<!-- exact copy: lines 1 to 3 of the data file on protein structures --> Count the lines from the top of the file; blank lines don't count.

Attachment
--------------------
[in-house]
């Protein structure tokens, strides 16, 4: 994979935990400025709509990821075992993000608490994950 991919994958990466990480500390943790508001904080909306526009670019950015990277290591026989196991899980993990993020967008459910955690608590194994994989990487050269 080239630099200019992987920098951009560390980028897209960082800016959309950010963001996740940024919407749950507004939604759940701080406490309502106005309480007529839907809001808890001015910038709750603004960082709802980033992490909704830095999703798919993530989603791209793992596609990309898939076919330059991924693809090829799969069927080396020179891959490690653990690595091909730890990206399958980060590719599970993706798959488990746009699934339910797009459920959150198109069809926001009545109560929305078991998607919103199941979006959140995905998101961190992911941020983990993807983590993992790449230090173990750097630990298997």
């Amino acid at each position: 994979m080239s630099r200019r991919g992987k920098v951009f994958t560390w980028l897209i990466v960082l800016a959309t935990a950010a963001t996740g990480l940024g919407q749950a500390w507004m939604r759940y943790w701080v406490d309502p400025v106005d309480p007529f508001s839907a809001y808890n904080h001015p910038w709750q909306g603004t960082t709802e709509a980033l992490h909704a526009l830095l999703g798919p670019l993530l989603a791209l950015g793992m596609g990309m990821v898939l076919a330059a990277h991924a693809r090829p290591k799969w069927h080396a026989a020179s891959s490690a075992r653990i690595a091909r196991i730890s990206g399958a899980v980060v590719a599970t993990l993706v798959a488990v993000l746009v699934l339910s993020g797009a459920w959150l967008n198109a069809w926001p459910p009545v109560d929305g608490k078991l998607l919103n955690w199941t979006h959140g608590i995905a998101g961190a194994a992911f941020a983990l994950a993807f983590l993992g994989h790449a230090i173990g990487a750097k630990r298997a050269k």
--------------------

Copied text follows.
[in-house]
């Protein structure tokens, strides 16, 4: 994979935990400025709509990821075992993000608490994950 991919994958990466990480500390943790508001904080909306526009670019950015990277290591026989196991899980993990993020967008459910955690608590194994994989990487050269 080239630099200019992987920098951009560390980028897209960082800016959309950010963001996740940024919407749950507004939604759940701080406490309502106005309480007529839907809001808890001015910038709750603004960082709802980033992490909704830095999703798919993530989603791209793992596609990309898939076919330059991924693809090829799969069927080396020179891959490690653990690595091909730890990206399958980060590719599970993706798959488990746009699934339910797009459920959150198109069809926001009545109560929305078991998607919103199941979006959140995905998101961190992911941020983990993807983590993992790449230090173990750097630990298997």
């Amino acid at each position: 994979m080239s630099r200019r991919g992987k920098v951009f994958t560390w980028l897209i990466v960082l800016a959309t935990a950010a963001t996740g990480l940024g919407q749950a500390w507004m939604r759940y943790w701080v406490d309502p400025v106005d309480p007529f508001s839907a809001y808890n904080h001015p910038w709750q909306g603004t960082t709802e709509a980033l992490h909704a526009l830095l999703g798919p670019l993530l989603a791209l950015g793992m596609g990309m990821v898939l076919a330059a990277h991924a693809r090829p290591k799969w069927h080396a026989a020179s891959s490690a075992r653990i690595a091909r196991i730890s990206g399958a899980v980060v590719a599970t993990l993706v798959a488990v993000l746009v699934l339910s993020g797009a459920w959150l967008n198109a069809w926001p459910p009545v109560d929305g608490k078991l998607l919103n955690w199941t979006h959140g608590i995905a998101g961190a194994a992911f941020a983990l994950a993807f983590l993992g994989h790449a230090i173990g990487a750097k630990r298997a050269k």